Edit Blog Post
Published: August 30th 2007
Mico and Osma Shuffling
The inseparable duo go everywhere together. Moving around like ths can be quite difficult and we referred to is as shuffling
Well the final part of the placement has come to an end and what a fantastic way to end by time at Sepilok by working in the Outdoor Nursery
with the older (but not necessarily wiser!) Orangutans.
The Orangs are free to come and go but usually their stomachs rule and they turn up for feeding time or for the cheeky ones just before so they can try and mug you on route carrying the bananas to the feeding platform. We would lose all our bananas if we had not had the Security Guard Protection that came in the form of our rangers either Dusain or Jomius. One malay word by these guys is enough to stop the banana snatch and grab on the volunteers!
Now babies in the indoor nursery may be seriously cute and following on from last week working with them may seem a hard act to follow but the big guys really have developed their characters and made for a fun filled week! Mischievious (Ankong), The Quiet Watcher (Anne), The Class Bully (Eyos). But the Ahh factor goes to the inseparable friends Osama and Mico.
Talking of Osma, he may look like he has
just escaped from a concentration camp because he never puts on weight but let me assure you he eats bananas. He is one of the few Orangs that does get to eat at the platform if the big Orangutans make an appearance (which they did much of the time we were working). Maybe it is his small size but the Big Big Guys just seem to ignore him even if he does steal the bananas out of their hands (or even their mouths sometimes). A pretty brave (or really stupid) move. But he just sits there alongside them whilst the other younger orangutans look on scared and enviously from a distance whilst he munches the bananas. When not feeding on bananas then he is often found shuffling with Mico (a term given by Karen to the hugging shuffle of two Orangs).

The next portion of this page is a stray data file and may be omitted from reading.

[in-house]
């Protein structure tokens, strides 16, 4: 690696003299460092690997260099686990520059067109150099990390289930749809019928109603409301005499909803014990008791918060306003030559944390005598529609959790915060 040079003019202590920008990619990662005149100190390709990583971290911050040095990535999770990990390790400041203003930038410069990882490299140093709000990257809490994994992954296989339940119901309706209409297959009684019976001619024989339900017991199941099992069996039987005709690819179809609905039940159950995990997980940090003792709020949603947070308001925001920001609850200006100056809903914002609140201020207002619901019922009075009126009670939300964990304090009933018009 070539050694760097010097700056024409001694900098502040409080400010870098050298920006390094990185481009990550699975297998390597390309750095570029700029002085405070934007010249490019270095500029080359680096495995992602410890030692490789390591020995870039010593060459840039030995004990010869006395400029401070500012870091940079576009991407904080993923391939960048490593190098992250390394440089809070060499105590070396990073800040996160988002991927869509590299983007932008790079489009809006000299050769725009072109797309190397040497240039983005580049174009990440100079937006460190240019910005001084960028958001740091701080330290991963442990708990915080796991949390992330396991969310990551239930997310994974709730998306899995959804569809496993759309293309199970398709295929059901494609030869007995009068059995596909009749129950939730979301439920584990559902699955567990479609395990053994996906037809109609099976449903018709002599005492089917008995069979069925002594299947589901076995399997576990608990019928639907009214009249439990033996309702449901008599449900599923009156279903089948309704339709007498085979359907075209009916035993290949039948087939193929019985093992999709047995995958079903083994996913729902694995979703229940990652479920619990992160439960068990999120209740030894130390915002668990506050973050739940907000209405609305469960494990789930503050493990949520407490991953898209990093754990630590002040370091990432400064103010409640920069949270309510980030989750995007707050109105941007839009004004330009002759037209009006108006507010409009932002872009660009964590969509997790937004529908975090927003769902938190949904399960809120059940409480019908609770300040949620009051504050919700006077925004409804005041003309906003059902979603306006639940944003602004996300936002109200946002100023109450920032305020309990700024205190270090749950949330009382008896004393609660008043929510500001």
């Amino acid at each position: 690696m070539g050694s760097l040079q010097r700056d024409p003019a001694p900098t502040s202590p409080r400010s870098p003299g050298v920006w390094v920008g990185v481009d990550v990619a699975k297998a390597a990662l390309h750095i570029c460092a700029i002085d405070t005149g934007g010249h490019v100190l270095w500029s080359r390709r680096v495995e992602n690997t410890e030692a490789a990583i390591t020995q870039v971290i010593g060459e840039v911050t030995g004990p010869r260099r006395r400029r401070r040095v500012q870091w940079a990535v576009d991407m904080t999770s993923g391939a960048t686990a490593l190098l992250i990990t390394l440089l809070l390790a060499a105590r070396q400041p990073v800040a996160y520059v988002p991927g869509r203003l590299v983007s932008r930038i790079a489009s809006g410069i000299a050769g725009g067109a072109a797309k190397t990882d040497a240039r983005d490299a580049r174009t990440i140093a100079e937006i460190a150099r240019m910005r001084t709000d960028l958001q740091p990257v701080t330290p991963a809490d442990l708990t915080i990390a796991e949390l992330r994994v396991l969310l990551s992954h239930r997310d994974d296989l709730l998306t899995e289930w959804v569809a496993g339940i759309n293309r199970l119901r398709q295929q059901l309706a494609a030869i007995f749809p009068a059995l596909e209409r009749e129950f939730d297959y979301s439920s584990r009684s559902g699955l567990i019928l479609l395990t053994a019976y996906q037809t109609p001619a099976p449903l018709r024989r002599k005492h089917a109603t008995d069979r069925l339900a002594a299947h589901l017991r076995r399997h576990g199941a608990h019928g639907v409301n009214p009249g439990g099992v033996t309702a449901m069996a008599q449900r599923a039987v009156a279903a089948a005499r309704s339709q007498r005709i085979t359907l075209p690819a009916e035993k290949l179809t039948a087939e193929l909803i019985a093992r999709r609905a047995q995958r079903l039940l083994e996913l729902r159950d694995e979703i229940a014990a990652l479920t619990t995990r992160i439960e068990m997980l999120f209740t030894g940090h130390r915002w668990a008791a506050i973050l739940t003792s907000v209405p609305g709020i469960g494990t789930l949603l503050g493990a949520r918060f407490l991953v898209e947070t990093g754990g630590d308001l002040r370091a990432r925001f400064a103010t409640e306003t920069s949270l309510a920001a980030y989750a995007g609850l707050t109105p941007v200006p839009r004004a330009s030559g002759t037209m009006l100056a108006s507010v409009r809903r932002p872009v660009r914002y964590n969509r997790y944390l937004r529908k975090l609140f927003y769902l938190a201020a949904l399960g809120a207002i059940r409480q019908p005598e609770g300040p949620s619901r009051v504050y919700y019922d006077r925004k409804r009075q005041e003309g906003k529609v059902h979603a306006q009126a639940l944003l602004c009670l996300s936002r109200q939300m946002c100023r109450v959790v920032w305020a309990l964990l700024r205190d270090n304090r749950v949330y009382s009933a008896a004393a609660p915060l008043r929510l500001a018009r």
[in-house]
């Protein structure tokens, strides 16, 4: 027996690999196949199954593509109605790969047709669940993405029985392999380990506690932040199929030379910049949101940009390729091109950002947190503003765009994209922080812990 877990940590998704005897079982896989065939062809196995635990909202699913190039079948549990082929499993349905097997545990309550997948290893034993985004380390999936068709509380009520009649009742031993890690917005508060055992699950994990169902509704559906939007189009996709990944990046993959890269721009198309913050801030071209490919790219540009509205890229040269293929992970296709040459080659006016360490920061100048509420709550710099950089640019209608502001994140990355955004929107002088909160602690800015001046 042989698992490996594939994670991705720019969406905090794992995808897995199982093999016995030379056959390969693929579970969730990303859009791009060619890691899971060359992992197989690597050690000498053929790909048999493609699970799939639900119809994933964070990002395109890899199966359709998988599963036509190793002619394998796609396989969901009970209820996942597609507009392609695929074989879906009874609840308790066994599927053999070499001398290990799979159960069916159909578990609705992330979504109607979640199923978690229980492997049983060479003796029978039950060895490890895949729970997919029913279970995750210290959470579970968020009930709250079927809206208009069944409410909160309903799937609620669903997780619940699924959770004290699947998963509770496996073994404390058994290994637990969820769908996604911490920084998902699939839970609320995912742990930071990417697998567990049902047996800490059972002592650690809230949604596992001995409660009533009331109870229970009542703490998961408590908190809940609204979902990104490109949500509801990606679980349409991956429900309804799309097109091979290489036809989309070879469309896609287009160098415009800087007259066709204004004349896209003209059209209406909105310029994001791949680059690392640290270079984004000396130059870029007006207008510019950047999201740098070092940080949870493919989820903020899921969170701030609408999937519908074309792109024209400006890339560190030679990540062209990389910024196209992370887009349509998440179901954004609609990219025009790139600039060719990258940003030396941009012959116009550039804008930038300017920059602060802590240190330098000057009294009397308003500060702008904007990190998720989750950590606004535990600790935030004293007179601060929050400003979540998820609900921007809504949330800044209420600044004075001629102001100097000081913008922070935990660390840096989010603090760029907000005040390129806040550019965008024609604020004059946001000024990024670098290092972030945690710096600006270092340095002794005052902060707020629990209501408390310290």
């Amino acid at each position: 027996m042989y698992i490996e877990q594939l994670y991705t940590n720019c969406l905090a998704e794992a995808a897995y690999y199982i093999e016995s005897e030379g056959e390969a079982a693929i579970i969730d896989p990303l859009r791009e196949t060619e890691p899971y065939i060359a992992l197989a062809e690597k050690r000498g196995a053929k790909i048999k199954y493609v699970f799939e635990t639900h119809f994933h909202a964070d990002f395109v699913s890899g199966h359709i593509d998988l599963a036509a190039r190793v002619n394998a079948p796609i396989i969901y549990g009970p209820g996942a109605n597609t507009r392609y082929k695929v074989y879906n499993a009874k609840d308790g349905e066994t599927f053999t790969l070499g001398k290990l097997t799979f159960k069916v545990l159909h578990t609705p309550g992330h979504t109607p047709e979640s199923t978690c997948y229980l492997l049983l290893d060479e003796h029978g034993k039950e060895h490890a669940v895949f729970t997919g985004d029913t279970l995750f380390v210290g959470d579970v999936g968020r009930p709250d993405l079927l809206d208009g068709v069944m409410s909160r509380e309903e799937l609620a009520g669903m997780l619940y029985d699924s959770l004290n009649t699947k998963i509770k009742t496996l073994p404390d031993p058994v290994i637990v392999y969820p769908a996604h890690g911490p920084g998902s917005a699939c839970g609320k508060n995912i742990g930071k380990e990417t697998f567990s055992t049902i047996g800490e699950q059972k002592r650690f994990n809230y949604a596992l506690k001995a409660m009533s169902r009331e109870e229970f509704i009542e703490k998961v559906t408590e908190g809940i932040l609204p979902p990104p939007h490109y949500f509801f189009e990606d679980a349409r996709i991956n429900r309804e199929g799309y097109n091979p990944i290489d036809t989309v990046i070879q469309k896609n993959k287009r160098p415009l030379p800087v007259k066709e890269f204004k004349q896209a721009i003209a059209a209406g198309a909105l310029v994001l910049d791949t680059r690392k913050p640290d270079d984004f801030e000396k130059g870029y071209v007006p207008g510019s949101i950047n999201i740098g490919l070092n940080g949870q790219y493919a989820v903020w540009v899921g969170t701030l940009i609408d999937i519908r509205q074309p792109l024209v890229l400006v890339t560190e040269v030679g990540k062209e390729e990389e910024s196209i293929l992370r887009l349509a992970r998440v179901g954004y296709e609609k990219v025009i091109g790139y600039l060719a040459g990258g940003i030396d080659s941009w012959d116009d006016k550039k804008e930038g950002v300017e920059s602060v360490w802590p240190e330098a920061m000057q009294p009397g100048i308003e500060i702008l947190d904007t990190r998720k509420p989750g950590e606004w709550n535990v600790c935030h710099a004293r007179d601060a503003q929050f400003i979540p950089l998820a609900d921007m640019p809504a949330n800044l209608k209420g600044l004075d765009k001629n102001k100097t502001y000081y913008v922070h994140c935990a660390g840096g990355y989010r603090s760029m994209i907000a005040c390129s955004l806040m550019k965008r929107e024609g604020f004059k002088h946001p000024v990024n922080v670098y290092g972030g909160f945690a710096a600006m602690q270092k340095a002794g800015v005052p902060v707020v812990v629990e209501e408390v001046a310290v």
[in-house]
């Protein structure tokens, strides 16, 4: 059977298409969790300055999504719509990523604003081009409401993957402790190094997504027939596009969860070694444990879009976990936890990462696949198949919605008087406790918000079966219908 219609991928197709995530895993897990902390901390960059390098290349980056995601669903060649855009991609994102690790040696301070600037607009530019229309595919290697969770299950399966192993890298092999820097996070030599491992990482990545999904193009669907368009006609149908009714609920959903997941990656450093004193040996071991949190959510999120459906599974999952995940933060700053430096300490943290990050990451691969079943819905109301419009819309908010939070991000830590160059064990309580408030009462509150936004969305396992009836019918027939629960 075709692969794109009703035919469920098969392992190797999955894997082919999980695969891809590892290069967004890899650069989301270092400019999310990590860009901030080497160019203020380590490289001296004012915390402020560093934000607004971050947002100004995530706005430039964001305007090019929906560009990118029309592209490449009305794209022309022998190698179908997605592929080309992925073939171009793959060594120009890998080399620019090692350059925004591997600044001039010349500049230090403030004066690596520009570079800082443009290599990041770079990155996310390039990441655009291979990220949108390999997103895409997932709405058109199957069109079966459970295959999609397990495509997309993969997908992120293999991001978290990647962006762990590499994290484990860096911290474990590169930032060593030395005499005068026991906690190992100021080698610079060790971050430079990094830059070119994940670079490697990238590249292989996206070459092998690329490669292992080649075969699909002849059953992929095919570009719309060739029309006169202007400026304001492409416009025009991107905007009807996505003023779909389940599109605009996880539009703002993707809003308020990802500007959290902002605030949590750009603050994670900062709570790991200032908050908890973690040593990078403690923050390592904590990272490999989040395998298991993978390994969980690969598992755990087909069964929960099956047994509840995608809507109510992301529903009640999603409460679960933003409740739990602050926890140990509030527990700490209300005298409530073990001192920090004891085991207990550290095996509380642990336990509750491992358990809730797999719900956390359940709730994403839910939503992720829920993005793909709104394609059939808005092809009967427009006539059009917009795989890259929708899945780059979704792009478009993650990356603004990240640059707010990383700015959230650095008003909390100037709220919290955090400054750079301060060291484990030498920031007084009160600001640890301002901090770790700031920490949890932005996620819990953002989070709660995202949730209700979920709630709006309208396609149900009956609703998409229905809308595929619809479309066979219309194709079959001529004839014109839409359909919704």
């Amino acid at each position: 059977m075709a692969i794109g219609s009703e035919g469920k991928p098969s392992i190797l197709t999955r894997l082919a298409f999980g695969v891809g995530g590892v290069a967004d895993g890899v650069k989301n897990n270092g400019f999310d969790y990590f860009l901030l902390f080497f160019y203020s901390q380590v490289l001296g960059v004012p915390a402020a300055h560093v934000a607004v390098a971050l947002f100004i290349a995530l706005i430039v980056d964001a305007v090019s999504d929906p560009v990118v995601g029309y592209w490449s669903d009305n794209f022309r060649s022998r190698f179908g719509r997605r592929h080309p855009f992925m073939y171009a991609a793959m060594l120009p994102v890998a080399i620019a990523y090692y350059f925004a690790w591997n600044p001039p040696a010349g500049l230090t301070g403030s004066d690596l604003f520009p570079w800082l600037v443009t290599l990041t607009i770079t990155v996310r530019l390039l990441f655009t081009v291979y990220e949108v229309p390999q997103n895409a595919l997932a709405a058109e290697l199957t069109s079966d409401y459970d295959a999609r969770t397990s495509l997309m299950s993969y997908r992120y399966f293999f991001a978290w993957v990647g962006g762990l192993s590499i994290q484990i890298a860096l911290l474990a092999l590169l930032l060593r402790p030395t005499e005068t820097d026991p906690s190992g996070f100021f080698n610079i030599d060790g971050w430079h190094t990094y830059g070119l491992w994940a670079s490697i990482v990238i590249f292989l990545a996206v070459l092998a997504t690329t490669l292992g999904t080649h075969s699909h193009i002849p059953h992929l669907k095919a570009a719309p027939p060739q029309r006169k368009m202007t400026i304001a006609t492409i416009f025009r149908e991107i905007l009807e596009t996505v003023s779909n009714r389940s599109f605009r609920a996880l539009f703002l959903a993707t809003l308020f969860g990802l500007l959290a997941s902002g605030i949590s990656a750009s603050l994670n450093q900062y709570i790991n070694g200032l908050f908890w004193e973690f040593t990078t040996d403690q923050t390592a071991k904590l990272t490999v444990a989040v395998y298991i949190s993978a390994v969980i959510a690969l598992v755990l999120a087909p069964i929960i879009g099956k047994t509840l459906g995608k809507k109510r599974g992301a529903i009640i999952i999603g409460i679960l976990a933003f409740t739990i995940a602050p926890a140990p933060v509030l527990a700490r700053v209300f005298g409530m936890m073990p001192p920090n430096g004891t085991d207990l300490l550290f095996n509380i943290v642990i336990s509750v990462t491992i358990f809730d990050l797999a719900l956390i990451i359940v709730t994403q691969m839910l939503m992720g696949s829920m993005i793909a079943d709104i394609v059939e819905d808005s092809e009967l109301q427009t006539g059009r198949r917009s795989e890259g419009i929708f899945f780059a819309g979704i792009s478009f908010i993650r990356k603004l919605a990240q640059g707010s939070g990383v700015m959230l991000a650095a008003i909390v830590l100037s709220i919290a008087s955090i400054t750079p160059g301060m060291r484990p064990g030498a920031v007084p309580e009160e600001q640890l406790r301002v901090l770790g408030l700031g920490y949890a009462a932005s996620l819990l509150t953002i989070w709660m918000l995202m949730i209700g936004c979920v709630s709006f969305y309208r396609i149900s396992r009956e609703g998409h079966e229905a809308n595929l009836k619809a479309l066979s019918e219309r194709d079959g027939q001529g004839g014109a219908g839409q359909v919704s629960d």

Visits by the Bigger Ones to the platform usually meant more work for us the volunteers because this was usually a cue for the smaller Orangs to decide to misbehave and pay visits to the tourist walkways, something they should not do. Appart from the fact that you may recall from previous blogs Orangs do bite and are
The lanky adolescent Oscar with his Goatie
great bandits (they will releive you of any remotely interest belonging in your pocession) but the main reasons are the firstly the risk that any contact with visitors could pass on diseases to the populations of Orangs but secondly Insect Repellents and Sunscreen and Deodorants are extremely bad for Orangs(hence we have been the whole 2 months burning to a crisp, covered in mosquito bites and can be smelt from 1km away !!!!). Anyway during the big guys visits we often had to retrieve the straying Orangs often with hordes of vistors in hot pursuit with clicking cameras - I think they have a few great shots of my backside with a pair of great big orange arms grabing it and disappearing back to the jungle!!
Working the outdoor section has lead to a few adrenline moment thanks to Miskam. A couple of occassions have nearly resulted in a change of underwear! The first been when he decided to block our trail and exit. As an up and coming dominant male and is already pretty big you don't get into discussions with him - this is one occassion where we surrendered our bananas without protest and then ran as
High Tea with the British High Commisioner
I am not surprised Boyd McCleary didn't eat much sat next to us volunteers smelling like Orangs!
quick as our legs would allow (running is what we were told to do under these circumstances and running is exactly what we did - obviously well enough as I am writing this blog!).